I didn’t really know what to say, though for some reason an apology came to mind, not that I felt she really deserved one, but it seemed like what I had to do to reach out to her and let her know that I was there if she need support.Still, forcing myself to say the words was nearly impossible, “So… uh… I’m sorry, for last night.”

“No you’re not, don’t lie.” She snapped.

“I am, and I want you to know that I’m here, if you need someone to talk to or whatever.”

“Like I’d talk to you, you don’t mean it, you don’t care. Nobody cared about me. So if you want to know why I don’t care, that’s why. I don’t need to talk to you about anything, because I don’t even care.” She was yelling slightly by the end, and she wasted no time standing up and storming out of the room when she was done.

It caught me off guard seeing the side of her that was obviously hurting, despite her denial, because I had honestly believed that Zoe wasn't capable of experiencing emotions other than joy for other's misery and annoyance at anybody who got in her way. Shesuddenly seemed so vulnerable and human, different from the monster I'd grown up knowing. I felt like I should go after her and talk to her. Even Zoe didn't deserve to believe that nobody cared about her and I actually felt bad for her. I was just at the bottom of the steps ready to go upstairs after Zoe and the doorbell rang. I debated for a minute which way to go.

I decided to answer the door, figuring it might be family starting to show up and I didn't want to leave them out in the cold, Zoe would still be there in a few minutes. I was relieved to see that it was Uncle Ian. He looked horrible, him and mom were so close and it was no surprise that he would be taking it really hard. I would have wished to be seeing him under different circumstances, but I was relieved that he was there; it seemed less scary and lonely with him there.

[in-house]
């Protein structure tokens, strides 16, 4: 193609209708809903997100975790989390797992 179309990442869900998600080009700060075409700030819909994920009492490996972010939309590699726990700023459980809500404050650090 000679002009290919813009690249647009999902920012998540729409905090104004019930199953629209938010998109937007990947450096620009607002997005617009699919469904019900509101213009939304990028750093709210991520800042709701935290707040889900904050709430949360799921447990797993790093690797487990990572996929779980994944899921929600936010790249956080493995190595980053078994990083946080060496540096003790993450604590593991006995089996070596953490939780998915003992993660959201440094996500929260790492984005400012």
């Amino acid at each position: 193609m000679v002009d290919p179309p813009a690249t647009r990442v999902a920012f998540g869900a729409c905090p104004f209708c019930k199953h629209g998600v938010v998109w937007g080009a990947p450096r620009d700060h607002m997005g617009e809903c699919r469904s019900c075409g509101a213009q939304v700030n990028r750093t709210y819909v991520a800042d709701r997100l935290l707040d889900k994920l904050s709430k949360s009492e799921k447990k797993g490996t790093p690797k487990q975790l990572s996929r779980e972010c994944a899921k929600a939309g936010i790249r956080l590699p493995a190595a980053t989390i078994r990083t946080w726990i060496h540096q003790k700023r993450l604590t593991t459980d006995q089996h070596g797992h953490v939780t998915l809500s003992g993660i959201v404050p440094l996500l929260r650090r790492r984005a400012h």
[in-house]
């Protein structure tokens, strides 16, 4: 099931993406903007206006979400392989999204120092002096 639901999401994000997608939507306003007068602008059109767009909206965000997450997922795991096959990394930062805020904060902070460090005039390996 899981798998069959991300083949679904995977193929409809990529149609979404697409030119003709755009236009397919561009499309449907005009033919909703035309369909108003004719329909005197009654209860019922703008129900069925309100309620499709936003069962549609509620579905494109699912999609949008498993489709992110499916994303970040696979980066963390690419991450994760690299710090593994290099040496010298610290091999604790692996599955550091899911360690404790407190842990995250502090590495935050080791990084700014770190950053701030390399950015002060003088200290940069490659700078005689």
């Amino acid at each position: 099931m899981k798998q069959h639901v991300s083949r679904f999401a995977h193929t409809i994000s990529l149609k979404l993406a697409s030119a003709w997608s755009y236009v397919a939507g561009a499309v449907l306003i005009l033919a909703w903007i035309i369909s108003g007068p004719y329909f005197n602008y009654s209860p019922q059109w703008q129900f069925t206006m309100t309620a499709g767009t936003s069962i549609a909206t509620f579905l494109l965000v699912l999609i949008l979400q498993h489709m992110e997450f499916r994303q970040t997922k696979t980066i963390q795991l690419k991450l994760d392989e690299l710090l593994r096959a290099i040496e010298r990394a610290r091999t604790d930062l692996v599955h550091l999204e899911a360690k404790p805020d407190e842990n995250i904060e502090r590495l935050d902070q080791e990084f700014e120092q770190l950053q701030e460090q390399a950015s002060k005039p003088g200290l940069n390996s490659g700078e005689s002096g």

Uncle Ian was the first to show up, but it wasn't long before everybody else wanting to pay their respects start arriving in town; Grandma and Grandpa Watson, Uncle Nate, Aunts Elizabeth and Merissa, Maya, even Ericka managed to show up, and of course countless friends of mom, dad, Shane, and Camden, many of whom I’d never met. People who should be celebrating Christmas were gathering around to mourn the loss of their friends and family. What should be a happy time of year was filled with grief and sorrow. Memorial services were held when people should have been attending Christmas parties and having dinners with their loved ones. It just seemed so wrong and unfair.

By the time all the memorial services were done and over with I was beyond tired of dealing with people and was relieved that slowly people were starting to leave town again. There were just too many people around all the time, and though I knew they meant well I still got tired of people constantly asking me if I was okay and if there was anything they could do for me. I just wanted to be left alone to handle my grief in peace and without the feeling that the whole world was watching me. The only one who had left me alone was Zoe, she still wasn't talking to me despite my efforts to talk to her, and although I knew it was only because she was upset and not because she was trying to be supportive I was still grateful.